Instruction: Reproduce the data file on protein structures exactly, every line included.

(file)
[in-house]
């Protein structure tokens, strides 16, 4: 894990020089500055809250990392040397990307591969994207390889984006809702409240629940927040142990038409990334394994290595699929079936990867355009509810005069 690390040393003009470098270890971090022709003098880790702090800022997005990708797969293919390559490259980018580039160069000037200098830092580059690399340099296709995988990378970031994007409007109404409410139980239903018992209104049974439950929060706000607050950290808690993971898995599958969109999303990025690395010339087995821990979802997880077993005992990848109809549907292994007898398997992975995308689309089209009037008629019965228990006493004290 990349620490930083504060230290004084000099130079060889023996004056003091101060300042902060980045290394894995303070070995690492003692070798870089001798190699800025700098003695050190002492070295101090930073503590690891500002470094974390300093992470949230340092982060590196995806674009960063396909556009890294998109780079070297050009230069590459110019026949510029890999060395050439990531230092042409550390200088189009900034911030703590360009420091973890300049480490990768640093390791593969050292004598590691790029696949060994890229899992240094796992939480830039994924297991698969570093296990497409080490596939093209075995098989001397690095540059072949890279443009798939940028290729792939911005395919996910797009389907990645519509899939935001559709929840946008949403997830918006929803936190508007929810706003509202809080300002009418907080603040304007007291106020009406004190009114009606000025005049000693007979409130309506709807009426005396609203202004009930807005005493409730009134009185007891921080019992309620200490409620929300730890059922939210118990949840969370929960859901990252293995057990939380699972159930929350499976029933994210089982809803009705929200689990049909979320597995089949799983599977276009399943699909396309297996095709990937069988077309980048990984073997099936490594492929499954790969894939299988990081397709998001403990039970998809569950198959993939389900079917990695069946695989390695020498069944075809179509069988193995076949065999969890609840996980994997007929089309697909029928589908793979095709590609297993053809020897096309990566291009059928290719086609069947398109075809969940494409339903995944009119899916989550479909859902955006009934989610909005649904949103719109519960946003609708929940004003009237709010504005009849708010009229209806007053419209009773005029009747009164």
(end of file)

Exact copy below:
[in-house]
């Protein structure tokens, strides 16, 4: 894990020089500055809250990392040397990307591969994207390889984006809702409240629940927040142990038409990334394994290595699929079936990867355009509810005069 690390040393003009470098270890971090022709003098880790702090800022997005990708797969293919390559490259980018580039160069000037200098830092580059690399340099296709995988990378970031994007409007109404409410139980239903018992209104049974439950929060706000607050950290808690993971898995599958969109999303990025690395010339087995821990979802997880077993005992990848109809549907292994007898398997992975995308689309089209009037008629019965228990006493004290 990349620490930083504060230290004084000099130079060889023996004056003091101060300042902060980045290394894995303070070995690492003692070798870089001798190699800025700098003695050190002492070295101090930073503590690891500002470094974390300093992470949230340092982060590196995806674009960063396909556009890294998109780079070297050009230069590459110019026949510029890999060395050439990531230092042409550390200088189009900034911030703590360009420091973890300049480490990768640093390791593969050292004598590691790029696949060994890229899992240094796992939480830039994924297991698969570093296990497409080490596939093209075995098989001397690095540059072949890279443009798939940028290729792939911005395919996910797009389907990645519509899939935001559709929840946008949403997830918006929803936190508007929810706003509202809080300002009418907080603040304007007291106020009406004190009114009606000025005049000693007979409130309506709807009426005396609203202004009930807005005493409730009134009185007891921080019992309620200490409620929300730890059922939210118990949840969370929960859901990252293995057990939380699972159930929350499976029933994210089982809803009705929200689990049909979320597995089949799983599977276009399943699909396309297996095709990937069988077309980048990984073997099936490594492929499954790969894939299988990081397709998001403990039970998809569950198959993939389900079917990695069946695989390695020498069944075809179509069988193995076949065999969890609840996980994997007929089309697909029928589908793979095709590609297993053809020897096309990566291009059928290719086609069947398109075809969940494409339903995944009119899916989550479909859902955006009934989610909005649904949103719109519960946003609708929940004003009237709010504005009849708010009229209806007053419209009773005029009747009164």